Red Shoulder Hawk

Red Shoulder Hawk

Tuesday, July 12, 2005

Chapter eleventy-pupple

in which
We Learn Robert's First Impressions Regarding Living with an EV

Someone thanked me for saving the environment today. Well, you know what, you're welcome! Glad to be of service. I also met someone who knows Jim Begier, I also had no trouble slipping by a large oncoming truck on very narrow Willow Street, I gave Emo of EMO'S a good grin (he's a motorcycle rider as well as the island's best mechanic/machinist, and spotted the Corbin seat right away), I did all my in-town errands, Gerry Mackey accused me of buying a third of a car for the price of a serviceable used car, and several people commended me for finding a way to avoid the ever-increasing price of gasoline. In my goal of engaging people in exploration about how we move ourselves from A to B it's a big winner.

My first impression is unexpected: it's as much work to drive as an ICE (internal-combustion engine) car.

In your ICE car, when the fuel gauge drops below 1/4, you fill up. Driving a manual? At 3000 RPM you shift.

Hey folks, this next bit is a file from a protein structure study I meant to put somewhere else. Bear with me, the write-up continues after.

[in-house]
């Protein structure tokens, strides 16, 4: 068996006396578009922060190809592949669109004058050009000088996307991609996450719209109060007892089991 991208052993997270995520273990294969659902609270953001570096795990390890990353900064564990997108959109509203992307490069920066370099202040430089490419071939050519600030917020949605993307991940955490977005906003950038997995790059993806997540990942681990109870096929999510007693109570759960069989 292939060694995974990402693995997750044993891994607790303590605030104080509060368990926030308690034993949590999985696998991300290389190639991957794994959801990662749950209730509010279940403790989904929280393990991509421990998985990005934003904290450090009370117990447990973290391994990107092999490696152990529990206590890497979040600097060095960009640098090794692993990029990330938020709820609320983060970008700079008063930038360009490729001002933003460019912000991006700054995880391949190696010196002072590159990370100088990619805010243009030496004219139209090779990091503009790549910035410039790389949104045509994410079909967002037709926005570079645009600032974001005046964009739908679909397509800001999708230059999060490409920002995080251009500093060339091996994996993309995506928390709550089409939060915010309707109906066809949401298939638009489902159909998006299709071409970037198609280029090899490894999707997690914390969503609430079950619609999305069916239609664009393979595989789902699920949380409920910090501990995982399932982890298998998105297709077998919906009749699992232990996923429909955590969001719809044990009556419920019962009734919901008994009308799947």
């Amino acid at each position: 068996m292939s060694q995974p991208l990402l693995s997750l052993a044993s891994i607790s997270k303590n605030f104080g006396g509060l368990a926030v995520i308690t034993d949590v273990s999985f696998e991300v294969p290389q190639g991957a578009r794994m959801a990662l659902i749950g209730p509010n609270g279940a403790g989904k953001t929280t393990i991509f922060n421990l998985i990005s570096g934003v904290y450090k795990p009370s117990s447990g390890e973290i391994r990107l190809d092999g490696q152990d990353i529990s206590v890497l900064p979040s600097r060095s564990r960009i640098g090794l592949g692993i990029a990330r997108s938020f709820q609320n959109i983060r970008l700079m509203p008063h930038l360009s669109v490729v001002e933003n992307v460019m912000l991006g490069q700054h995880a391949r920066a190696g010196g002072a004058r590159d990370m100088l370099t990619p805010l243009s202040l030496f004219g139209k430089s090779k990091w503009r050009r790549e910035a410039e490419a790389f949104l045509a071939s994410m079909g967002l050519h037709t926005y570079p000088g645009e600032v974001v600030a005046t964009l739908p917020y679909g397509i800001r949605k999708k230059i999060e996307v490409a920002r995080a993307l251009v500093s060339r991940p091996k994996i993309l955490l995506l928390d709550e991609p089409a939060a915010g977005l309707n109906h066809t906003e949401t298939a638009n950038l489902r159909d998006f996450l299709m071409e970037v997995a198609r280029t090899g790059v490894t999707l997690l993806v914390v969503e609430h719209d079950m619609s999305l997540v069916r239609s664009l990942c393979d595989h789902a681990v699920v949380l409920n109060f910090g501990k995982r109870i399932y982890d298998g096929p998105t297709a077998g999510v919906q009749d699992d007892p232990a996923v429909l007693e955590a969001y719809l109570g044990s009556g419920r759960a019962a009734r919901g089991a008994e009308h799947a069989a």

I never have to shift; 0 to 70mph is all part of the wonder of an electric motor. My ammeter tells the amps I'm drawing under acceleration (keep it below 100, my range will increase). The "e-meter" is still a bit baffling; like an 80s style wristwatch with 50 functions, it shows about 12 kinds of information across the same set of LEDs.

I can track voltage drop, the amp-hours I've used up, and the meter's best guess about how much energy I have left. I started at 99% today, and drove it down to 70%. I also finished the day with 156V in the 168V pack. I've been told that when it gets to 135V the pack is fully discharged (no more driving. The batteries are now 750 pounds of anchor. Find a plug).

Here's where the beauty of an on-board charging system (think plug-in Prius) shows up: the user can be completely shielded from all this engineering. The car itself tracks the state of the battery pack, and runs the ICE when necessary. Similar user interface elegance could certainly be engineered into an EV controller, but that's not the Corbin Sparrow. It's a fascinating blend of mobile sculpture and gear-headed-ness.

Perfect for all us DaVinci progeny-in-spirit.

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